Today, business leaders are setting more ambitious goals for their diversity, equity, and inclusion (DEI) programs, and there are countless discussions around strategic choices organizations can make to achieve those objectives. But, things get a bit hazy when it comes to pay equity.
Most hiring leaders recognize pay transparency is essential to fostering a diverse workforce. But while many companies are exploring pay transparency in hiring practices, it’s challenging to find real, concrete advice on how to establish pay equity.
As a part of our Equal Pay Summit, we brought in a panel of experts to discuss how they’re addressing pay transparency and pay equity, and share words of wisdom to help other hiring leaders set their programs up for success.
Here are a few of the highlights.
Q&A With the Panelists
Q: We talk about compensation as the result, but “fixing” this alone is just fixing a symptom. How do we solve for opportunity as it relates to equitable pay?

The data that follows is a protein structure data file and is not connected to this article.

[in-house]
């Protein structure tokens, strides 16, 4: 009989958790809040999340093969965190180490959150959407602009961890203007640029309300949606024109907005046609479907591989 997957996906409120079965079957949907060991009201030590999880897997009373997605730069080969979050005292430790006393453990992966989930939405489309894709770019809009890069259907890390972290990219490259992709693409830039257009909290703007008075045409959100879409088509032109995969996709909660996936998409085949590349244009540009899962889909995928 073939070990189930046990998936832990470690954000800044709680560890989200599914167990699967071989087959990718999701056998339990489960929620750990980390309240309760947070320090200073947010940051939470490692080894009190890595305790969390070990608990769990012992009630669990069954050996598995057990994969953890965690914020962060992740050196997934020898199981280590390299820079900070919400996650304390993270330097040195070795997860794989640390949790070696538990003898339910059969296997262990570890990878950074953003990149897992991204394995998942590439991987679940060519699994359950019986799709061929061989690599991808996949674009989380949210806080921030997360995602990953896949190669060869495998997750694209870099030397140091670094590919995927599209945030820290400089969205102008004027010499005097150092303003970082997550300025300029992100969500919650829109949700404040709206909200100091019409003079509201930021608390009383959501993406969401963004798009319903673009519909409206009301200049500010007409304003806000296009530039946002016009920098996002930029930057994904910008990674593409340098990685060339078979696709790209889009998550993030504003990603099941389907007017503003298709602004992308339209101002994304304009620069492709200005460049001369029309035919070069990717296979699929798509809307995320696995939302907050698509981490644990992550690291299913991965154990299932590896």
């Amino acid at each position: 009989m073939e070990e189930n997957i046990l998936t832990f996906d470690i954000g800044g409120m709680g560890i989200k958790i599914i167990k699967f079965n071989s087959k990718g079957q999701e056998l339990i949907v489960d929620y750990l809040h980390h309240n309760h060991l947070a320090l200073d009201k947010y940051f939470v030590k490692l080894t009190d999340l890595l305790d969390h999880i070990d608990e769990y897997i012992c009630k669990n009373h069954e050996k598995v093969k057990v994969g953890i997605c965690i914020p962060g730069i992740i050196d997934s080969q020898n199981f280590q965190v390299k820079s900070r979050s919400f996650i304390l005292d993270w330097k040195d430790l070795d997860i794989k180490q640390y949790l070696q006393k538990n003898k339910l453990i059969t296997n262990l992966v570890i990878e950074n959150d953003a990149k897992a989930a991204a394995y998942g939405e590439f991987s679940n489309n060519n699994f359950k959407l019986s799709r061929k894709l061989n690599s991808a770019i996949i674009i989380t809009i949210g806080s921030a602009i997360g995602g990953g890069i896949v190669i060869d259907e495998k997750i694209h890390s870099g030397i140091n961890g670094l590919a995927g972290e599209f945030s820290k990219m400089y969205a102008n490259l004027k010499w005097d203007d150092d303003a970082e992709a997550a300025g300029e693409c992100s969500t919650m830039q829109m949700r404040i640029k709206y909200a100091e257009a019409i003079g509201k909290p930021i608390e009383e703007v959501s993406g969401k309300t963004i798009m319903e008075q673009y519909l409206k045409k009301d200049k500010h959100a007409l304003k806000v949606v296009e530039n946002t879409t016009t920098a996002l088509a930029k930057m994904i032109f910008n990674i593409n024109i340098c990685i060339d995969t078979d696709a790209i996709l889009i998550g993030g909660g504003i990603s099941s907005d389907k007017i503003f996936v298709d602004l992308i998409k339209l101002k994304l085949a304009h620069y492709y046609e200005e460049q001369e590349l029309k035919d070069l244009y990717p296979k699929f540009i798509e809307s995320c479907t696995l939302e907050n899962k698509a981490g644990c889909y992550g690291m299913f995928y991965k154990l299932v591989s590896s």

“If I am constantly entering at a lower level, then I'm constantly going to be behind. And so [The Mom Project program] Rise is meant to provide certifications — Google certifications, project management, Salesforce administration, just to name a few. These jobs are highly competitive and will allow women of color who have been out of work due to the ‘pregnancy pause’ or taking time to care for their family, to ensure their entry back to work lifts up kind of their pay.”
— Rocki Howard, Chief People and Equity Officer at The Mom Project
“We often look at one piece of the puzzle and say, ‘let's just try to fix this,’ whether it be inclusive job descriptions or including the salary in the job description. But that's just one small piece of a bigger puzzle. I would encourage everyone to look at the entire associated lifecycle as it interacts with your organization. And keep in mind that the associated lifecycle doesn't start with the recruiting process; it starts with those who aren't even applying to your company. What you should be really analyzing is, ‘why aren't these people applying to my company?’ and try to fix some of those barriers.”
— Rajiv Desai, Founder and CEO of Chrysalis DEI